My Youth

Were I tell you that in spite of many happy hours I had so many many hours when I felt so troubled I sometimes even then thought of ending it all.

I had so many hours ill through one member of my family – unkind folks in the village used to convey to me all the tales of his escapades and I did not want to trouble my parents by telling them. I kept worrying so much and was so ill that I could not attend school and (143) [Poe?] used to frighten me and threaten me + tell me what he would do to me if I told my parents, it used to become so bad that the kindly Doctor had to be sent for – he did understand so well when my legs used to shake under me whenever our Black Sheep came my way. I could never understand his waywardness for he was such a Brilliant Scholar and had a good home – do I say rightly that he was the cause of much of my shy + nervous ways why I have failed so much (144)

When my sister came home again after a broken marriage – I had to find work away from home where I was so happy and had so many good friends. My dad wanted me to stay but it seem to me that it was so unfair that he should keep two of us.

First of all I was taken to a Big House to see a very wealthy young lady with her first Baby. How much she would have liked to have me as nanny to her Baby – but the [monthly?] (145) nurse still in charge thought I was much to young for the responsibility and then I went to another Big House to get my training to be a nanny as a nurse housemaid. My my up at 5 am cleaning out the grates laying fires + hearing the [Bugget?] blowing at my Dads mine + then the tears used to flow like Rain – to think of my sister lying in bed + myself slaving away did seem so wrong. Then it was taking early morning tea to bedroom + (144) collecting my lovely small charge bathing him + dressing him and then laying the breakfast table etc. [illegible x2] + I had so little time to ourselves ironing with Flat Irons until near midnight sometimes and only 1 half day free during the week.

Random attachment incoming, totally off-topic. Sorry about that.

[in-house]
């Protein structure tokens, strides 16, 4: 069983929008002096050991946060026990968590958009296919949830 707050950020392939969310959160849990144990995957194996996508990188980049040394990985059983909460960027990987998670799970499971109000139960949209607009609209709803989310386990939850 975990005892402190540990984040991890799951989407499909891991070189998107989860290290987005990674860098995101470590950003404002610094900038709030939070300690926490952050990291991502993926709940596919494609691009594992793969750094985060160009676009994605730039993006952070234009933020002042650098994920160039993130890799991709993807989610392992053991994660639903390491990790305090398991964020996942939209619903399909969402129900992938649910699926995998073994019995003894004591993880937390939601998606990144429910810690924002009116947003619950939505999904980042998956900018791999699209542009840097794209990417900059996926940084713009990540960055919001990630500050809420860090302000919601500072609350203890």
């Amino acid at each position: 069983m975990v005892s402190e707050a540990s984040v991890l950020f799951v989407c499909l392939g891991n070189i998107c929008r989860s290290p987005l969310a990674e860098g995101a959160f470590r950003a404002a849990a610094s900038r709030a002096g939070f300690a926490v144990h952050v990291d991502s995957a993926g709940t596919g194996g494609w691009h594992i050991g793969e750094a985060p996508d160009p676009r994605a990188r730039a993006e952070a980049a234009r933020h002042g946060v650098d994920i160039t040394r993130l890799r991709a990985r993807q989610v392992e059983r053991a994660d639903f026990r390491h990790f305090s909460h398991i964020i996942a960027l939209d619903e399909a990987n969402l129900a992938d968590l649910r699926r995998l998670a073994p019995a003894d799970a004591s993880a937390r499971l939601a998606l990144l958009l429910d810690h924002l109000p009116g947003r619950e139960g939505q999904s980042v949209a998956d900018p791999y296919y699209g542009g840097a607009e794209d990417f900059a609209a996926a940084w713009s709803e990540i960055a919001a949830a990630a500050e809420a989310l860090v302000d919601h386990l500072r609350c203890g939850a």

Even so we had lots of good food and the master who was a Farmer and the mistress too were not unkind. The Boss used to go off to Sheep Sales + I always backed up the fire so that there was a (147) warm welcome for him when he got home in the early mornings + he was grateful.

I used to love to go round with wee John to feed the Poultry even though I was afraid of the Rats we used to see.

Oh yes I was sent to learn Dressmaking – but was never interesting, left home at 6.30am + got back home at 8pm at 14 ½ years of age + after an apprenticeship there were no jobs available. I have always wanted to do (148) one thing + that was to become a writer and would you who many read these lines – say I just became a Drifter who could not settle to anything.

Anyhow I did have a wonderful experience in one very Happy Home where the 2 children were so delightful and the Parents so good – where I really was one of the family. Where my boy friend was helped so much + was also found a job – how I think of those wonderful people and the Happy days they (149) gave me. It was the Happiest time of my life then to look after a mentally retarded Boy so sad to see him. I loved him very much because he could have had everything the family were wealthy and he had so many many lovely toys which gave him so much pleasure I used to think how wrong it seemed when I used to call at the home of one of the staff and saw the sheer poverty of that family all as bright as buttons and they had so little in (150) of toys or anything else Bless their hearts – mine used to Bleed for them.

But my Boss was a very kindly man it was so sad that strong Drink was his master + I saw him in tears because he felt it was the cause of his mentally disabled Son. I used to take the Boy to London for treatment but there was no hope for him but the mistress did spend so much to try and get help for him. I also stayed with him at a Private School in Surrey where (151) wealthy people used to send their Children when they were abroad – poor wee Budgie it was sad to see him too. I used to take him out on the Common and before I could say Jack Robinson he’d have climbed up a Telegraph Pole – but how I loved him – even though he wasn’t as I’d say all there. He seemed to understand when I was leaving + both he + I were in tears. My own charge + Budgie were indeed very very sweet.

But I must be careful (152) what I say but it was far from an ideal Place for Children. I saw much unkindness there and the fees that were being paid were very great. I used to travel up to London by train [3?] times weekly and go from Victoria Station to Marble Arch to take my charge for treatment by a wonderful [masseur?] in Park Lane – how nice and kind all the staff and the nurses were to me and always made me a cup of tea.